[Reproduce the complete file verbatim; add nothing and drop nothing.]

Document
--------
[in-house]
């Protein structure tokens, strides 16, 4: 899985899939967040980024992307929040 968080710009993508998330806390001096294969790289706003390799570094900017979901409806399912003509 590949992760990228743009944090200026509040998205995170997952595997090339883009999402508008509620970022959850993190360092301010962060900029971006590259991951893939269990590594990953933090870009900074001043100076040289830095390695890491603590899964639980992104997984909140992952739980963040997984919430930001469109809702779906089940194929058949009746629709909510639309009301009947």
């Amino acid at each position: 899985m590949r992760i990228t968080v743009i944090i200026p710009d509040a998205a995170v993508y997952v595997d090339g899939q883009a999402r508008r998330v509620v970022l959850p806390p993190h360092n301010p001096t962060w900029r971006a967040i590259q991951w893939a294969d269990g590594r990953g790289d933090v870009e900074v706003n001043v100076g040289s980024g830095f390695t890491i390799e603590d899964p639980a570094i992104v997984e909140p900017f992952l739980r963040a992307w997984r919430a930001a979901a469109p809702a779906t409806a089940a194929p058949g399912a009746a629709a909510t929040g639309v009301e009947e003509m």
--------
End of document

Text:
[in-house]
């Protein structure tokens, strides 16, 4: 899985899939967040980024992307929040 968080710009993508998330806390001096294969790289706003390799570094900017979901409806399912003509 590949992760990228743009944090200026509040998205995170997952595997090339883009999402508008509620970022959850993190360092301010962060900029971006590259991951893939269990590594990953933090870009900074001043100076040289830095390695890491603590899964639980992104997984909140992952739980963040997984919430930001469109809702779906089940194929058949009746629709909510639309009301009947």
């Amino acid at each position: 899985m590949r992760i990228t968080v743009i944090i200026p710009d509040a998205a995170v993508y997952v595997d090339g899939q883009a999402r508008r998330v509620v970022l959850p806390p993190h360092n301010p001096t962060w900029r971006a967040i590259q991951w893939a294969d269990g590594r990953g790289d933090v870009e900074v706003n001043v100076g040289s980024g830095f390695t890491i390799e603590d899964p639980a570094i992104v997984e909140p900017f992952l739980r963040a992307w997984r919430a930001a979901a469109p809702a779906t409806a089940a194929p058949g399912a009746a629709a909510t929040g639309v009301e009947e003509m």